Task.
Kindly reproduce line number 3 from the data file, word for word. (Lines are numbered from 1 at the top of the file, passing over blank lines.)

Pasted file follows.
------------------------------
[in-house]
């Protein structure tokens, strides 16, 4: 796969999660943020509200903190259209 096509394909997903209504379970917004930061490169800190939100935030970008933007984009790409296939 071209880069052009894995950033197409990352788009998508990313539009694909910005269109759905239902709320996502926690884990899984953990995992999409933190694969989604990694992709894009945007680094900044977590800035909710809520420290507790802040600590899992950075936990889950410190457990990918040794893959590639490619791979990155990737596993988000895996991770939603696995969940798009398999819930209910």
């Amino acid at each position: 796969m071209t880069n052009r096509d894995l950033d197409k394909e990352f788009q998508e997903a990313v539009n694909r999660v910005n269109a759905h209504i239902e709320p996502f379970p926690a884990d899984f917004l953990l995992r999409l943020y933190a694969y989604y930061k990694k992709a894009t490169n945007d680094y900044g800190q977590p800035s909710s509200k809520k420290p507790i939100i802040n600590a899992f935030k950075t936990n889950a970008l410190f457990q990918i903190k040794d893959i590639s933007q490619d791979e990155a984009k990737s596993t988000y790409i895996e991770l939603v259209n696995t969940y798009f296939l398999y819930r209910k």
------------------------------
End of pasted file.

């Amino acid at each position: 796969m071209t880069n052009r096509d894995l950033d197409k394909e990352f788009q998508e997903a990313v539009n694909r999660v910005n269109a759905h209504i239902e709320p996502f379970p926690a884990d899984f917004l953990l995992r999409l943020y933190a694969y989604y930061k990694k992709a894009t490169n945007d680094y900044g800190q977590p800035s909710s509200k809520k420290p507790i939100i802040n600590a899992f935030k950075t936990n889950a970008l410190f457990q990918i903190k040794d893959i590639s933007q490619d791979e990155a984009k990737s596993t988000y790409i895996e991770l939603v259209n696995t969940y798009f296939l398999y819930r209910k």